U.S. Customs and Border Protection is moving ahead with an evaluation of the implications and potential application of blockchain technology to trade processing. As part of that effort, CBP’s Commercial Customs Operations Advisory Committee has established a working group to examine this issue.
A blockchain essentially functions as a distributed ledger that records transactions in a verifiable and permanent way. Blockchain records are transparent to all who have access to the network but are decentralized across that network, making them virtually incorruptible. This security has made blockchain a promising technology for recording a wide range of activities, including customs and trade-related transactions.
Earlier this fall the Department of Homeland Security conducted a two-day workshop on blockchain for COAC’s new emerging technologies working group. On the first day DHS provided an overview of blockchain and how it is currently being used, while on the second day participants discussed various cases where the use of this technology might be feasible.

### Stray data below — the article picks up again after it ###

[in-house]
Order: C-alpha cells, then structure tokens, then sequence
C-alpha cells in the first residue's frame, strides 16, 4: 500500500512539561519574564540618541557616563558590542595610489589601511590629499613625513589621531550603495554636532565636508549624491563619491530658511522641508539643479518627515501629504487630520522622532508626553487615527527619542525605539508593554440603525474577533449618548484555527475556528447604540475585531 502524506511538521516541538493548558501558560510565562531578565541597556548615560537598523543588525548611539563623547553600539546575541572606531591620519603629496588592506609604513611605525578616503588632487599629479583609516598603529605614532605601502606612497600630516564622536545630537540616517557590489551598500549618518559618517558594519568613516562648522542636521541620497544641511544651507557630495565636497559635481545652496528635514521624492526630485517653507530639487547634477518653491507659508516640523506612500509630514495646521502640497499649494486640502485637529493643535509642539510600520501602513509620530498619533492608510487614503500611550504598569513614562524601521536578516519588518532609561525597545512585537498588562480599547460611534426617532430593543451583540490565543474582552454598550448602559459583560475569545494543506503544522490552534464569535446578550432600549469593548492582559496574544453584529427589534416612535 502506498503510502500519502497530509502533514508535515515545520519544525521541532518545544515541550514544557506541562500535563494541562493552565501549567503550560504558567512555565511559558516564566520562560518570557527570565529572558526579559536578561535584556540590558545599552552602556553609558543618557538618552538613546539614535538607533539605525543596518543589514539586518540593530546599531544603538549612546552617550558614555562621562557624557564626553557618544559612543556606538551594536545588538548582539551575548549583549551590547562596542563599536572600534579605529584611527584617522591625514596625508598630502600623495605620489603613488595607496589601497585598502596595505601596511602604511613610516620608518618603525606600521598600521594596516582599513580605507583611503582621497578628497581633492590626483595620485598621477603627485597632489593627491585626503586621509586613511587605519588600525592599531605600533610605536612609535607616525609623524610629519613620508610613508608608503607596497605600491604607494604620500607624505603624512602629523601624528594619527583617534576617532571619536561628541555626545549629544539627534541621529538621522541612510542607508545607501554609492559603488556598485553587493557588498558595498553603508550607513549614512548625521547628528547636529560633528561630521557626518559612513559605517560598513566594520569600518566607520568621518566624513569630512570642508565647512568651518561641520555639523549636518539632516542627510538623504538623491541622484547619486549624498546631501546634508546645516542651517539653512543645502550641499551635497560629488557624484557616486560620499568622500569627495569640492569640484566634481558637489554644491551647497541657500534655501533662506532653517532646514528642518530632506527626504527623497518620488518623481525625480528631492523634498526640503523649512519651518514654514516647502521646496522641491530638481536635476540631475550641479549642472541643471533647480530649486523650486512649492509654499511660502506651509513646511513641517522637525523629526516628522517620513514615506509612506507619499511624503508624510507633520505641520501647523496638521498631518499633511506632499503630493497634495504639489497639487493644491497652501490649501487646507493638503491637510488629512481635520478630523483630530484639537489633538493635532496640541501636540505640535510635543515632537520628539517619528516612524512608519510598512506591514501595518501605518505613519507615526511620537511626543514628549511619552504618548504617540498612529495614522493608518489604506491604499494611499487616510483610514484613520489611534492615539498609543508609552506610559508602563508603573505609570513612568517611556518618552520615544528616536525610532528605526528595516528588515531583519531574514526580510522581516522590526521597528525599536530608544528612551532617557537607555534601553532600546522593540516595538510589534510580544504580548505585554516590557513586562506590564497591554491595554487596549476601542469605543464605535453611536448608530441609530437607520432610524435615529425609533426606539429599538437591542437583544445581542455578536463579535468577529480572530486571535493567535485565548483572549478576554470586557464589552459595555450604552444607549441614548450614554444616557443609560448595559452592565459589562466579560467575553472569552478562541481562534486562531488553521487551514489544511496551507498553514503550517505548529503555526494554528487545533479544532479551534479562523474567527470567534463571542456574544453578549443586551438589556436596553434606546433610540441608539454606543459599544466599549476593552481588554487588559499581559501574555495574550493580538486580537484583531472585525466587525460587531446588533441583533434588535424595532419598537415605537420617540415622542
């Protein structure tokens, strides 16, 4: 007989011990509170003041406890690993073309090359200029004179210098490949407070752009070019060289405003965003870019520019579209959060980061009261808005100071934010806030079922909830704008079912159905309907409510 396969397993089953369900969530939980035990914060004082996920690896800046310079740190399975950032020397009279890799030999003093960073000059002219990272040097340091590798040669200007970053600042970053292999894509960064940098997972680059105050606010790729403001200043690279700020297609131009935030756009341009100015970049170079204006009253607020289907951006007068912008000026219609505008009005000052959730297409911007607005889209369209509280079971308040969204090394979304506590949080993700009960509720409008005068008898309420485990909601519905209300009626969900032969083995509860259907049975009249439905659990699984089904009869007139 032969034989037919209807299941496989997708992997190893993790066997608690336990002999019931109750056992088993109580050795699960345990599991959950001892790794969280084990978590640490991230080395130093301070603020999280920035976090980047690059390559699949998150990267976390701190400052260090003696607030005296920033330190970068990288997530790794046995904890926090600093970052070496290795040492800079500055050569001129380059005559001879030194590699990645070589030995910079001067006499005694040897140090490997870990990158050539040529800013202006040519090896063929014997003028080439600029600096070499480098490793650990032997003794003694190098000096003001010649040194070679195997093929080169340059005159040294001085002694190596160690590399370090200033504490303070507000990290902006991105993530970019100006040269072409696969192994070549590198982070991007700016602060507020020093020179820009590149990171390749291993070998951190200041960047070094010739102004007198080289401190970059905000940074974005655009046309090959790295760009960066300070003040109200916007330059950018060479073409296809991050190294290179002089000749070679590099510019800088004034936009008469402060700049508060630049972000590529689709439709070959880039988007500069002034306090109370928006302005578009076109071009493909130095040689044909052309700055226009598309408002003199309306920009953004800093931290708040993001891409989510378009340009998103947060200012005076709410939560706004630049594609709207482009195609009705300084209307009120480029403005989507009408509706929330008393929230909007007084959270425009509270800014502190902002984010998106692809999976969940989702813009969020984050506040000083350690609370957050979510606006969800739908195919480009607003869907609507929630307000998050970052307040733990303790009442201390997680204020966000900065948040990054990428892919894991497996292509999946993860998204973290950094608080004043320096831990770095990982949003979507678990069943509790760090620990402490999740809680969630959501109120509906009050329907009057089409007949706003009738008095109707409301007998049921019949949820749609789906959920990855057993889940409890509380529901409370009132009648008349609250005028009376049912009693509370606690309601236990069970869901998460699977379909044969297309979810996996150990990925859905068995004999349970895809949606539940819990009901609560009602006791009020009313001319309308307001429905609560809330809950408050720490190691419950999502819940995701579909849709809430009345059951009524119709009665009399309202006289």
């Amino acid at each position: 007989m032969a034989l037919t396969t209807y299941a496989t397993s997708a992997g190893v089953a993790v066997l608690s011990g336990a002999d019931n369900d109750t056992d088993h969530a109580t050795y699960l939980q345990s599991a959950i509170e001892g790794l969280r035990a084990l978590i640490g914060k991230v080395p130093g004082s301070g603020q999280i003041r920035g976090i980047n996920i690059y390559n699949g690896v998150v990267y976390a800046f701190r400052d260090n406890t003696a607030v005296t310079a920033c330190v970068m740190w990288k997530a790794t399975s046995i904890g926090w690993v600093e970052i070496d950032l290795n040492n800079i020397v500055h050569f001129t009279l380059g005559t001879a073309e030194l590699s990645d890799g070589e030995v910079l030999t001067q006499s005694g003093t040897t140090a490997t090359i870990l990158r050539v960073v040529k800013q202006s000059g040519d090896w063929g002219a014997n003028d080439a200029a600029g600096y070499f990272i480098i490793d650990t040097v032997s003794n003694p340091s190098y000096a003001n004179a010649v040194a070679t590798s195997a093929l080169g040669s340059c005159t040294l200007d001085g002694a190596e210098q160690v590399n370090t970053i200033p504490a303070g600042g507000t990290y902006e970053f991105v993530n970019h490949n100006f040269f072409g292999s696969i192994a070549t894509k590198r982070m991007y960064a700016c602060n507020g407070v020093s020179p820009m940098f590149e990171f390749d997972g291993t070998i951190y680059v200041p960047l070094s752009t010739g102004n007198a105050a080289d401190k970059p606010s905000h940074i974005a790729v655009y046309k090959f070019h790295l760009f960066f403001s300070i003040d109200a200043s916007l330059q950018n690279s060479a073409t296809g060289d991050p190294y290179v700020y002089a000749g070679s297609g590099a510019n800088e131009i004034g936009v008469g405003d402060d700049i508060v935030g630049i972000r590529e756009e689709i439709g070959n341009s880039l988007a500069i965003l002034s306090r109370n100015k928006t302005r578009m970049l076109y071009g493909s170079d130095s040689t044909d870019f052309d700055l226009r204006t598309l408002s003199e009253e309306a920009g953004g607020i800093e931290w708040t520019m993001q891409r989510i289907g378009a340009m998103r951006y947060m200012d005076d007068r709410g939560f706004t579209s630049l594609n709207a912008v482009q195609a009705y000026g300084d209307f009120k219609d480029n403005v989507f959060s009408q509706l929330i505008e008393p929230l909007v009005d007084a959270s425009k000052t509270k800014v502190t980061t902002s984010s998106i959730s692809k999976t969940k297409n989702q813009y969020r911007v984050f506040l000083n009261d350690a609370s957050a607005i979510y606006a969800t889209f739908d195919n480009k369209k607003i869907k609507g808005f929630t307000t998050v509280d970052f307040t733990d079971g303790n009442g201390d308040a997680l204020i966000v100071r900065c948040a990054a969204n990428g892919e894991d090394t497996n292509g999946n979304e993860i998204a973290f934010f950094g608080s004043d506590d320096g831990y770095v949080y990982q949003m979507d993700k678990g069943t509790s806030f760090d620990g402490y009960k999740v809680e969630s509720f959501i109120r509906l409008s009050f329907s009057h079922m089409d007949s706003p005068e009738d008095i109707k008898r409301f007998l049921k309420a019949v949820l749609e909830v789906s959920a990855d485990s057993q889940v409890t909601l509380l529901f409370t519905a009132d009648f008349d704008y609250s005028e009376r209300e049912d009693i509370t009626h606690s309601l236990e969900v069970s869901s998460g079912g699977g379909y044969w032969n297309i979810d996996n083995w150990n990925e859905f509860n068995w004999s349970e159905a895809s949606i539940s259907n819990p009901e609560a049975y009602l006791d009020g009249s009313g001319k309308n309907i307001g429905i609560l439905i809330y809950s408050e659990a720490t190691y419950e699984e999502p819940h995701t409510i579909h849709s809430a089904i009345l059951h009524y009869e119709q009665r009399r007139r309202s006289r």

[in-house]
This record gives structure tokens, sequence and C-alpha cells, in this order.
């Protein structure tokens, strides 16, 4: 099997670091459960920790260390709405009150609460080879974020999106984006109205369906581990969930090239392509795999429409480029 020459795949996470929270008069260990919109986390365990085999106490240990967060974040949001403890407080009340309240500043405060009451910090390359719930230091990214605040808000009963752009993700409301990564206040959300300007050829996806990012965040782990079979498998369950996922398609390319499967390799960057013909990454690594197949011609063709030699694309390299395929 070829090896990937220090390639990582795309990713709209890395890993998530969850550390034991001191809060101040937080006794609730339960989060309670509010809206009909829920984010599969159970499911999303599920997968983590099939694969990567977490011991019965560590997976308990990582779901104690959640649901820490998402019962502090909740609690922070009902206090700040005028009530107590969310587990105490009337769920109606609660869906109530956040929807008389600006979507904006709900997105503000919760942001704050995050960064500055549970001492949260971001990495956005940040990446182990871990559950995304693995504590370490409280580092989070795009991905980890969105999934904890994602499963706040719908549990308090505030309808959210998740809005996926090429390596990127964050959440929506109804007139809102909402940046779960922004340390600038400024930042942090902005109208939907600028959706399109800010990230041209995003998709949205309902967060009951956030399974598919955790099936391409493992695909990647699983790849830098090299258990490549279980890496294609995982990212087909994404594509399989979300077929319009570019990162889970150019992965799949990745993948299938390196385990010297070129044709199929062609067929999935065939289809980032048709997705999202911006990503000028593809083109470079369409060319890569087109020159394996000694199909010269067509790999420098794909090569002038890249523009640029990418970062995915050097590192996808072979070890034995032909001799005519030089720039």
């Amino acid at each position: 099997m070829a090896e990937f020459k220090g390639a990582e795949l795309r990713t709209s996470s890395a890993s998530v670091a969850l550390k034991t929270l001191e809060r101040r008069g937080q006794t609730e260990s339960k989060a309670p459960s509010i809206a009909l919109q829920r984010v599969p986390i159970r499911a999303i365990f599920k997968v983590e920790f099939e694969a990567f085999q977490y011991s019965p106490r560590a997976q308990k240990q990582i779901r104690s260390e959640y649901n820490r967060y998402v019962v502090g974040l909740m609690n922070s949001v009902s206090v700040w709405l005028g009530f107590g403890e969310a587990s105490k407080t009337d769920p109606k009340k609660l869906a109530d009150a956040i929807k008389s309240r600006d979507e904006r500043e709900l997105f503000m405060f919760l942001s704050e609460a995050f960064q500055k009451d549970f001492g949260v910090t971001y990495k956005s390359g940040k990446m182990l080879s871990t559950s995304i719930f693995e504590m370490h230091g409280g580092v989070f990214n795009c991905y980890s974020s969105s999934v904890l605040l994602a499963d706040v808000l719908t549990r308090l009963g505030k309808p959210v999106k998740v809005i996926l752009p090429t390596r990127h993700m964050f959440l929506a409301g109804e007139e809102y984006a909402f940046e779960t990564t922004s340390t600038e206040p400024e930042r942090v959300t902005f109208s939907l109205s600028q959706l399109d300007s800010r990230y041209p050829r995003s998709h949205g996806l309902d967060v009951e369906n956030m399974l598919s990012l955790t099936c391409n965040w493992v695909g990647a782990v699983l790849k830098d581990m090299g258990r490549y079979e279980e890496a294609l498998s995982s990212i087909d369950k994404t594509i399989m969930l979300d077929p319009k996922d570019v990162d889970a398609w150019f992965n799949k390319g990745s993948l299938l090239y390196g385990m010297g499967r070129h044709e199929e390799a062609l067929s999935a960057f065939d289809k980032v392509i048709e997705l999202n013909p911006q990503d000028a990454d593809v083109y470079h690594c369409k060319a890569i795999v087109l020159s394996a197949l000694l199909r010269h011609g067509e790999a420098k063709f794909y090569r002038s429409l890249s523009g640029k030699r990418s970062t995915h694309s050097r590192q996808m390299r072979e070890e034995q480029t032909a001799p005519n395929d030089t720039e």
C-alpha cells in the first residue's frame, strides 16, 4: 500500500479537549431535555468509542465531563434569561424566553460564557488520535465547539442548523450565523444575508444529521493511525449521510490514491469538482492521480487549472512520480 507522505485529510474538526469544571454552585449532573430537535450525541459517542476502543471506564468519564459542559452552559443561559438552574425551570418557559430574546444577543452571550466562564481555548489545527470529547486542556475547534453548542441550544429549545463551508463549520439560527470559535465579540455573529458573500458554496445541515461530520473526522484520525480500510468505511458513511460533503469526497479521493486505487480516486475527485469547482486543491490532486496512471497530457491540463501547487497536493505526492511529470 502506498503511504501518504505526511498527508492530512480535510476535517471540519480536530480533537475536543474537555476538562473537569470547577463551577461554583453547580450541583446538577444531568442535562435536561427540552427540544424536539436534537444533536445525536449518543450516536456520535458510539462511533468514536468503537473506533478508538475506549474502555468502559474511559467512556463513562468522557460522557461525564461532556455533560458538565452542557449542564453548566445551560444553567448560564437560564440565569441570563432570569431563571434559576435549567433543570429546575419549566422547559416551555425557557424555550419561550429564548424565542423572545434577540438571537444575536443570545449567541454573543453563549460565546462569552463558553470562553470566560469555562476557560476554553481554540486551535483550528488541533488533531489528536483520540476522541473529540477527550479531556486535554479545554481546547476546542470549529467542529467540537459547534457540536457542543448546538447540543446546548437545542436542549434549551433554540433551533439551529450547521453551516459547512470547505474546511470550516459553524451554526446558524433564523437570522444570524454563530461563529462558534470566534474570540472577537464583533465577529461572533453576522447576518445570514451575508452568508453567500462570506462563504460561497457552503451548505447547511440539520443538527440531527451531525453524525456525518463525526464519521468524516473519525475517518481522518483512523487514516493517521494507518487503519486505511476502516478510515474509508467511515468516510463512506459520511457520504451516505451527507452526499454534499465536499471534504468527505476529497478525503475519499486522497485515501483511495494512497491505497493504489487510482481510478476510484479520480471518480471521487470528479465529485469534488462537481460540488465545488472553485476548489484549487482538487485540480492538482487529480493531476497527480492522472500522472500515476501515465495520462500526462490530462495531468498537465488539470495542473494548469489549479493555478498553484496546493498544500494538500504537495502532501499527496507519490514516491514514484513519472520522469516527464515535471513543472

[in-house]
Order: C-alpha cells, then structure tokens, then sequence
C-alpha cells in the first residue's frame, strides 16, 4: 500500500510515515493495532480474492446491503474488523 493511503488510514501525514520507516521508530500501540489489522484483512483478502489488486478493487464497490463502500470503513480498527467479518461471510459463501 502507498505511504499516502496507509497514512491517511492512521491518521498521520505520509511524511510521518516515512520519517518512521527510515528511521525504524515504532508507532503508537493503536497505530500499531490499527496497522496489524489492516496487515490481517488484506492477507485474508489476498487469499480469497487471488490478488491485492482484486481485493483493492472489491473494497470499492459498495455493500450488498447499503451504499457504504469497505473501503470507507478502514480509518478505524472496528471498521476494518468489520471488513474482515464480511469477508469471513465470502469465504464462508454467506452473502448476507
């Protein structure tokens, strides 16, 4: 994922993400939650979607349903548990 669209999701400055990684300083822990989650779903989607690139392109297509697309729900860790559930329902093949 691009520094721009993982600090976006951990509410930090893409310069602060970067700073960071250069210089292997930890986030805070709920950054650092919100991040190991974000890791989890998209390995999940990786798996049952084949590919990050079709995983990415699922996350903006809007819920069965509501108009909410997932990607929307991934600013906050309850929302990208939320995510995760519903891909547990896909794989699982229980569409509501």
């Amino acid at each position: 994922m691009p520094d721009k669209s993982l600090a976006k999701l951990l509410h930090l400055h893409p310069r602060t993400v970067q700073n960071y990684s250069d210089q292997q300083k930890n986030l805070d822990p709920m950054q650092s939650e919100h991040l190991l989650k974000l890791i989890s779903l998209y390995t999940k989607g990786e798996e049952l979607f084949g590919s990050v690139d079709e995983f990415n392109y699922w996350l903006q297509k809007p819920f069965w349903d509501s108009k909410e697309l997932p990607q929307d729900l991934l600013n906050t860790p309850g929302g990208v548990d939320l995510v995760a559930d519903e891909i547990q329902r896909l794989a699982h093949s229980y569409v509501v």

More than a dozen proposed uses were identified, including capturing and keeping track of partner government agency licenses and permits, certificate of origin reporting, free trade agreement product qualification, carnets, and bonded movement tracking. CBP now plans to work with the COAC working group to further evaluate the workflow processes of some of these cases and how blockchain technology could be used, although no specific timeframe has yet been established.
According to press reports, companies and organizations in other parts of the world are also testing how blockchain may aid international trade flows, including tracking cargo containers, transferring shipping documents, and confirming cross-border payments.